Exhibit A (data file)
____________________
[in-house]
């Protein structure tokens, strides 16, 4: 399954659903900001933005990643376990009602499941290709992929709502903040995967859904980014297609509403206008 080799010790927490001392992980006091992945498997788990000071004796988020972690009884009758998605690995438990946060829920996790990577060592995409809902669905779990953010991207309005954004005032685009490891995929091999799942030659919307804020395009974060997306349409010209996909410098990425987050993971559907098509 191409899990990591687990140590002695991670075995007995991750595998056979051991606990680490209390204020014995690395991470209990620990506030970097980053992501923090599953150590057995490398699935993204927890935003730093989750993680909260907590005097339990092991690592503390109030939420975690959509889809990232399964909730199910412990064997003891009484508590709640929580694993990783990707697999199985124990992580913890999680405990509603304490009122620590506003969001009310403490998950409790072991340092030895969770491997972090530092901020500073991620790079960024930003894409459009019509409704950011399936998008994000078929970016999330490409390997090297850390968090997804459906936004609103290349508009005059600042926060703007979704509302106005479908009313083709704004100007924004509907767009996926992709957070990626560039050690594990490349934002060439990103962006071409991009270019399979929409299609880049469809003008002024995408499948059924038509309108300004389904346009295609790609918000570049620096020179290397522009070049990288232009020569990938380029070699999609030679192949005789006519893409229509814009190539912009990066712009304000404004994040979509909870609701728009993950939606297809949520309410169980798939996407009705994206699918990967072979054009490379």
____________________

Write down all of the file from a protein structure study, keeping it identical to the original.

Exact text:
[in-house]
């Protein structure tokens, strides 16, 4: 399954659903900001933005990643376990009602499941290709992929709502903040995967859904980014297609509403206008 080799010790927490001392992980006091992945498997788990000071004796988020972690009884009758998605690995438990946060829920996790990577060592995409809902669905779990953010991207309005954004005032685009490891995929091999799942030659919307804020395009974060997306349409010209996909410098990425987050993971559907098509 191409899990990591687990140590002695991670075995007995991750595998056979051991606990680490209390204020014995690395991470209990620990506030970097980053992501923090599953150590057995490398699935993204927890935003730093989750993680909260907590005097339990092991690592503390109030939420975690959509889809990232399964909730199910412990064997003891009484508590709640929580694993990783990707697999199985124990992580913890999680405990509603304490009122620590506003969001009310403490998950409790072991340092030895969770491997972090530092901020500073991620790079960024930003894409459009019509409704950011399936998008994000078929970016999330490409390997090297850390968090997804459906936004609103290349508009005059600042926060703007979704509302106005479908009313083709704004100007924004509907767009996926992709957070990626560039050690594990490349934002060439990103962006071409991009270019399979929409299609880049469809003008002024995408499948059924038509309108300004389904346009295609790609918000570049620096020179290397522009070049990288232009020569990938380029070699999609030679192949005789006519893409229509814009190539912009990066712009304000404004994040979509909870609701728009993950939606297809949520309410169980798939996407009705994206699918990967072979054009490379």